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December 10, 2020 at 10:00 pm #152305Dee LouviereGuest
Garments Against Women
by Anne Boyer
- Genres: poetry, essays, feminism, memoir, philosophy, womens, theory
- Publisher: Ahsahta Press
- Release date: March 16, 2015
- ISBN: 9781934103593 (1934103594)
- Author: Anne Boyer
- Language: english
- Format: paperback, 90 pages
About The Book
Garments Against Women is a book of mostly lyric prose about the conditions that make literature almost impossible. It holds a life story without a life, a lie spread across low-rent apartment complexes, dreamscapes, and information networks, tangled in chronology, landing in a heap of the future impossible. Available forms — like garments and literature — are made of the materials of history, of the hours of women’s and children’s lives, but they are mostly inadequate to the dimension, motion, and irregularity of what they contain. It’s a book about seeking to find the forms in which to think the thoughts necessary to survival, then about seeking to find the forms necessary to survive survival and survival’s requisite thoughts.
“Here Anne Boyer accounts for a form of life — form of life of a woman in this century living in Kansas City apartment complexes or duplexes with names like The Kingman or Colonial Gardens, form of life of a low-rent, cake-baking intellectual parenting a Socratic daughter, form of life of a person whose body refuses to become information or pornography, which are the same. These are the confessions of Anne Boyer, a political thinker who takes notes and invents movements, social and prosodic. Ta gueule, Rousseau.” —Lisa Robertson
Anne Boyer Artist Statement:
I read a lot, old works and new ones, but there were so many books that I couldn’t find. These were the books that should have contained an answer to the problem — how do we survive our survival? If a work of literature approached an answer, the answer was bent, asemic, obscured, distorted into sentimental accounts, melodrama, or pornography by literary convention established to make knowing what we needed to impossible.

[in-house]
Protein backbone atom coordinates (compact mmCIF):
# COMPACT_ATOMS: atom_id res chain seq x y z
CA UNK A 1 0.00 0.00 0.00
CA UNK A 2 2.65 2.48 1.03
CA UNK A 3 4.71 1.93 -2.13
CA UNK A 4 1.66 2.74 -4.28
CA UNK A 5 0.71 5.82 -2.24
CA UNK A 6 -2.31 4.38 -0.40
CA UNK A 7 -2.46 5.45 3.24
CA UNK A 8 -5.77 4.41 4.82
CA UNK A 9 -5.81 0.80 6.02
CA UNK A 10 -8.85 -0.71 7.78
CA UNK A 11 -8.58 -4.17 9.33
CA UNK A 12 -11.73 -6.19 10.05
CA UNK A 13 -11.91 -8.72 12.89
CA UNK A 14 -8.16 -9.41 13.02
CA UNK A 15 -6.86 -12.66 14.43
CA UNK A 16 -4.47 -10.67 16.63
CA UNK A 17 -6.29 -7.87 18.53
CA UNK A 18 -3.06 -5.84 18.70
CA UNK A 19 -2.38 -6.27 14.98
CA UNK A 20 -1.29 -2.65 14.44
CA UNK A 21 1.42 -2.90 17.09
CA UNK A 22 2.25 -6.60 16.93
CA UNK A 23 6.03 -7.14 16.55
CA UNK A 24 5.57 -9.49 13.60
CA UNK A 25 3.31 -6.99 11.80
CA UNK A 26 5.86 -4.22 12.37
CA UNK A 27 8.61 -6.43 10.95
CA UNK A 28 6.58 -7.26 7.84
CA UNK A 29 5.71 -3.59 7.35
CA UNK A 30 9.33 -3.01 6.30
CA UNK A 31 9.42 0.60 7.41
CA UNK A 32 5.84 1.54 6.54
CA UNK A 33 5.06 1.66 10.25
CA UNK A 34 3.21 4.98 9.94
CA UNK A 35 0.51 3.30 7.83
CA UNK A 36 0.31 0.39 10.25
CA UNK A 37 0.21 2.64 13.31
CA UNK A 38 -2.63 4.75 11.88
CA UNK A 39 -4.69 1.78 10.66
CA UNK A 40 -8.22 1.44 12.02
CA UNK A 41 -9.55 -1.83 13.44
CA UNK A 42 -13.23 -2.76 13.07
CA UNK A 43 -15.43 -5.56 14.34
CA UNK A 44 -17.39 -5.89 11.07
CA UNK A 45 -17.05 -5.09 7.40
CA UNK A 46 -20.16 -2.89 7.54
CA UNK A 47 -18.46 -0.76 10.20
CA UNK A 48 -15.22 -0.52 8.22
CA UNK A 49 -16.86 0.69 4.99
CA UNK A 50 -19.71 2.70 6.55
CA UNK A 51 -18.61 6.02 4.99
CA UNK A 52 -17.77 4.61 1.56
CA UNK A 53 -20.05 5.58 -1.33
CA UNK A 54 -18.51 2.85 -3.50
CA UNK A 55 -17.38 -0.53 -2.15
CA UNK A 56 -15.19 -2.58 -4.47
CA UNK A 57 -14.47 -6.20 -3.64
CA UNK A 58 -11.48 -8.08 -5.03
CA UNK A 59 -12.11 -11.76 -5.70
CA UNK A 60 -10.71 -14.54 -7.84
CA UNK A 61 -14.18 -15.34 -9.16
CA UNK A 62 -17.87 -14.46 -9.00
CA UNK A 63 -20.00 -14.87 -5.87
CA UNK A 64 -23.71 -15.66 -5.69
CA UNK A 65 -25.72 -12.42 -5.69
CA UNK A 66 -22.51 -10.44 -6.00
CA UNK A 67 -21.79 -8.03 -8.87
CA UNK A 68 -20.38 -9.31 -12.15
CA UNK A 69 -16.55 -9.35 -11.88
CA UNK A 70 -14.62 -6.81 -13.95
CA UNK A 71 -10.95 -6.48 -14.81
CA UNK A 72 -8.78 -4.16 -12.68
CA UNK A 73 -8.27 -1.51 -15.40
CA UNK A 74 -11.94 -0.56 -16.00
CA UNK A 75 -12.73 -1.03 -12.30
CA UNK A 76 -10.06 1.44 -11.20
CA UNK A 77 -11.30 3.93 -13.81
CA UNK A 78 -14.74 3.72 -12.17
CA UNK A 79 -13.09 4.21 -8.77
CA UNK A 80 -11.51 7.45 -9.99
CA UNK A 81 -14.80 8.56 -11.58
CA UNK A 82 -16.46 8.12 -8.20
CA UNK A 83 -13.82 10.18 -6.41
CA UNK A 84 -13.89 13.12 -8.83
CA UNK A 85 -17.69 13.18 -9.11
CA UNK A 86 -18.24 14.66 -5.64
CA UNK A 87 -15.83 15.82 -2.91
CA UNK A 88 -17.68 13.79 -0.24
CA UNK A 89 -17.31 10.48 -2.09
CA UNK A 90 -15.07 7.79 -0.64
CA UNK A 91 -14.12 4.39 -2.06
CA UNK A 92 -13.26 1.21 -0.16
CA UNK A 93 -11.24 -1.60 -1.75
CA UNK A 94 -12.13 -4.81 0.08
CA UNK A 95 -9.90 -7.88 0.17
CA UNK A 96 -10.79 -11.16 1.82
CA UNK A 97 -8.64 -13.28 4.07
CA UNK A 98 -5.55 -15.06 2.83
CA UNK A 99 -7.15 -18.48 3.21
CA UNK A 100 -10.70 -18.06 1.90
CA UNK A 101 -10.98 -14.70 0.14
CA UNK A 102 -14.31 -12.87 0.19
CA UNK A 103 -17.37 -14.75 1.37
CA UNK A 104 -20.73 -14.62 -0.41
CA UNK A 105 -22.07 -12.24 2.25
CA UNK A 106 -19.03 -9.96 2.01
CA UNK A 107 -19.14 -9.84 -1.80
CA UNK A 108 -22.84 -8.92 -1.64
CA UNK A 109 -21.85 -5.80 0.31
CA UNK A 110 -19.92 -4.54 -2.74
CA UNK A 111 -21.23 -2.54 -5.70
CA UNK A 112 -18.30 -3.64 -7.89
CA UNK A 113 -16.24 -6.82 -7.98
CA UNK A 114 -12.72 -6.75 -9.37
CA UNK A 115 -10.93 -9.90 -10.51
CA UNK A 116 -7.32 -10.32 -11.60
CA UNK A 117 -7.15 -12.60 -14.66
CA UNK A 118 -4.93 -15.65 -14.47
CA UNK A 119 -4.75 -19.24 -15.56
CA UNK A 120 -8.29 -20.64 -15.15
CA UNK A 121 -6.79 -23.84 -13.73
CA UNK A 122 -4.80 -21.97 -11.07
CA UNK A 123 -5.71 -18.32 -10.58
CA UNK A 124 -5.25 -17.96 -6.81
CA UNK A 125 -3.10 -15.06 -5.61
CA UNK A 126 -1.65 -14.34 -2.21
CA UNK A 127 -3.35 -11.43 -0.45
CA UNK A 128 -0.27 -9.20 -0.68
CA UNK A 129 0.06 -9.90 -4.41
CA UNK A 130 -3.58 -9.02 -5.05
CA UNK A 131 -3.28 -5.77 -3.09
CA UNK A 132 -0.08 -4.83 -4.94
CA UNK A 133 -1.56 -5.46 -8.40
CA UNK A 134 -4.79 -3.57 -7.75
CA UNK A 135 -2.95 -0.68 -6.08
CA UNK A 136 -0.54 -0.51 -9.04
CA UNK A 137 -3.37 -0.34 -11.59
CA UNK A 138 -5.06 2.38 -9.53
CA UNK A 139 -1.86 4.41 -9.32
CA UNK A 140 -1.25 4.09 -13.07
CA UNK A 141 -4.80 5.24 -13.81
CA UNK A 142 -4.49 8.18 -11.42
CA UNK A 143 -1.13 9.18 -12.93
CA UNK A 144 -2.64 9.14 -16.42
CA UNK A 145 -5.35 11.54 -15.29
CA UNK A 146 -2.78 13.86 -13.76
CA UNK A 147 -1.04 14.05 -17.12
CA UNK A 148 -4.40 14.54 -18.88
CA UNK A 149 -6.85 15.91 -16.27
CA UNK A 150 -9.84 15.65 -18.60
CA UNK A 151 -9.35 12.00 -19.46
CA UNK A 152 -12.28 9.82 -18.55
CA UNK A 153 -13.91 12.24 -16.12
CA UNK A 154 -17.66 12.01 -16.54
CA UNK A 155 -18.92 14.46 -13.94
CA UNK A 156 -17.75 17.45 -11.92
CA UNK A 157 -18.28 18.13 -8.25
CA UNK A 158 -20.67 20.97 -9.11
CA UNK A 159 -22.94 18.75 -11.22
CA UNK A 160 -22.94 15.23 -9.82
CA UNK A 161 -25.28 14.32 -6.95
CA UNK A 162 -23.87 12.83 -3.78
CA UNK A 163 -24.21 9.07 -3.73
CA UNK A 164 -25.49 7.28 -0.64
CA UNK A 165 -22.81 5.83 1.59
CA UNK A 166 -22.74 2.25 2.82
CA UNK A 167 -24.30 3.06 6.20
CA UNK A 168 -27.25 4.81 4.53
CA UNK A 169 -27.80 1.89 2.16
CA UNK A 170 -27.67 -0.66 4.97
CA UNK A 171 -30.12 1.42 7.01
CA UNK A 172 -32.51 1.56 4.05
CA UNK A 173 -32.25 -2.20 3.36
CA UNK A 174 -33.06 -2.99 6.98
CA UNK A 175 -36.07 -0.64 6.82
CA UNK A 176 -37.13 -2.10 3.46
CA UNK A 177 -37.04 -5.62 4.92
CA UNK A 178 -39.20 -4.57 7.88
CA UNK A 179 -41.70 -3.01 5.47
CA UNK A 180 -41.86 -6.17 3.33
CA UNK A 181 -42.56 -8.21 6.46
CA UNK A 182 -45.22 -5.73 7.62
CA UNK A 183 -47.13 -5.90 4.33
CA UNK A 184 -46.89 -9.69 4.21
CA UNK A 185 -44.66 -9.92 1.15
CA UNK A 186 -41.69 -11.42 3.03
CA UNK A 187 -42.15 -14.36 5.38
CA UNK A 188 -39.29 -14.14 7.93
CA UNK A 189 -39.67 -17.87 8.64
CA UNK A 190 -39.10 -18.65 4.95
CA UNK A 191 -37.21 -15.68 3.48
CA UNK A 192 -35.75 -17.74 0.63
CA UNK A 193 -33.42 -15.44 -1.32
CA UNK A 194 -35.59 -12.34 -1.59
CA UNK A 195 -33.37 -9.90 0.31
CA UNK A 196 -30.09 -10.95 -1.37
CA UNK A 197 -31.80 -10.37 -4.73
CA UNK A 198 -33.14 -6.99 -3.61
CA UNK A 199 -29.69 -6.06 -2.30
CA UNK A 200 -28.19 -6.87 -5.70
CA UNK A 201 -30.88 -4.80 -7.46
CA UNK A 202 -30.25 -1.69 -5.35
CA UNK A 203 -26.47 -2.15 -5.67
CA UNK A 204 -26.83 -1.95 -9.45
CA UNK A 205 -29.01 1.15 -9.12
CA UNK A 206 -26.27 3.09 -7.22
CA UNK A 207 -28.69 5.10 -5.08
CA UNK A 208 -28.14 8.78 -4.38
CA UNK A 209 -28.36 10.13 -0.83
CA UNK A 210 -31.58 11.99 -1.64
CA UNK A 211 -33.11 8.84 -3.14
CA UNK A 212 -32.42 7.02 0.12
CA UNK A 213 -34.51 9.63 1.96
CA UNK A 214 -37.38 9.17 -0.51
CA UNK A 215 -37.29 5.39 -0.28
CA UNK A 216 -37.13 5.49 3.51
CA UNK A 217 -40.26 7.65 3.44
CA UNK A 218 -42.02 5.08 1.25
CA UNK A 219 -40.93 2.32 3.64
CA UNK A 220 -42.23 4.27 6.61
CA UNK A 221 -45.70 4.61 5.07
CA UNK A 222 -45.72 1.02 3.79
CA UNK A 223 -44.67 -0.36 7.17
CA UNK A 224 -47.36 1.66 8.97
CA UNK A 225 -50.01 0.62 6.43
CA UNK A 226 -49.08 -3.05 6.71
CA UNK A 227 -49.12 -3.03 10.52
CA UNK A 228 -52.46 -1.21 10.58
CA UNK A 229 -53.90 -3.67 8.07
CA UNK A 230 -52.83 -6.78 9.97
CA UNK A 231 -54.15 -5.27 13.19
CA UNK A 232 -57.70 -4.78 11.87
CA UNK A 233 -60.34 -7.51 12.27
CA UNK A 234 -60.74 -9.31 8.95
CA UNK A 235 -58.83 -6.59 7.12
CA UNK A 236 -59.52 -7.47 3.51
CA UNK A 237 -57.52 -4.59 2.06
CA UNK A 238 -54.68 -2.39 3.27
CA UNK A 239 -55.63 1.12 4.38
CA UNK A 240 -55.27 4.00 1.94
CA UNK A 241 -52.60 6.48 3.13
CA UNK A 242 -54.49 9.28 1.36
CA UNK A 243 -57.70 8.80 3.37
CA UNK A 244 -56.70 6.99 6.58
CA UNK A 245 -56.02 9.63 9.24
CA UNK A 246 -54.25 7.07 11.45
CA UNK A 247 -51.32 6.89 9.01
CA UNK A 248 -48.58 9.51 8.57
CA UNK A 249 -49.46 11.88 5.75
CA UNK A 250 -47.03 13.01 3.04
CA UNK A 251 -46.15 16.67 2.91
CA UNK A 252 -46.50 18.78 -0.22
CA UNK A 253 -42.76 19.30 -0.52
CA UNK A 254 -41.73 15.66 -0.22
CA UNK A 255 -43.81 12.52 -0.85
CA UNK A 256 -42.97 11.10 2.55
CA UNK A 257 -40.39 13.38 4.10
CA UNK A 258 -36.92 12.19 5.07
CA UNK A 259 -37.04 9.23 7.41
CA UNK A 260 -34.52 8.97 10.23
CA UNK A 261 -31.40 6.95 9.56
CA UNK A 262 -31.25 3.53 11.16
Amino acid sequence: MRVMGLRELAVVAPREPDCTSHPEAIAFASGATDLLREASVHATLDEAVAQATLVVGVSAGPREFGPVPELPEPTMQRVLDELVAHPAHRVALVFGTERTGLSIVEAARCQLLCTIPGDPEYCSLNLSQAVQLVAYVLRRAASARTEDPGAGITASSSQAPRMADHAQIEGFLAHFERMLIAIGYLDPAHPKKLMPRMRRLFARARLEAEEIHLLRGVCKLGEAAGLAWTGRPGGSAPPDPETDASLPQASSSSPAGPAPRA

Sometimes the answer was deformed by the failure of survival itself — there were texts severed by their author’s severed lives, by madness, by social isolation, by early death or a long life passed always wanting it. Literature, like garments, had so often been against so many of us, enforcing and sustaining the hostilities of a world with the unequal distribution of resources and the corresponding unequal distribution of suffering.
The libraries I needed were full of works written by ghosts of the dead so common their graves lacked stones, the literature of those humans whose names were never their own, whose names were mostly said aloud so that someone might make a command of them, whose names were never used as the mark of their own property — what was it they had known? How did the great human majority — women and girls, those without property, the poor and the workers and enslaved people — resist? In what forms, what languages, what codes were their poems? What possibilities inhabited their thinking, their philosophies, their politics? What names would they be called if they could choose their own?
During much of the time Garments Against Women was being written, I wanted to stop writing. I wanted to stop wanting and needing to write. This was so that my daughter and I could better survive; this was also because of my disappointment with literature.
But Garments Against Women exists because I failed. I failed to find the literature I needed, so I had to try to write it down. I failed, also, at refusal, failed at failing, failed at self-negating, failed at being ruined despite all that would ruin us, failed at keeping survival bare, failed at obeying history’s prohibitions, failed at being intimidated by the centuries of hostile traditions. What I failed at was not writing despite all the conditions that had been relentlessly calibrated to keep not writing sustained.
Some of us write because there are problems to be solved. My life is different than it was when I wrote Garments Against Women, but there’s still a problem: the world as we know it remains the world.
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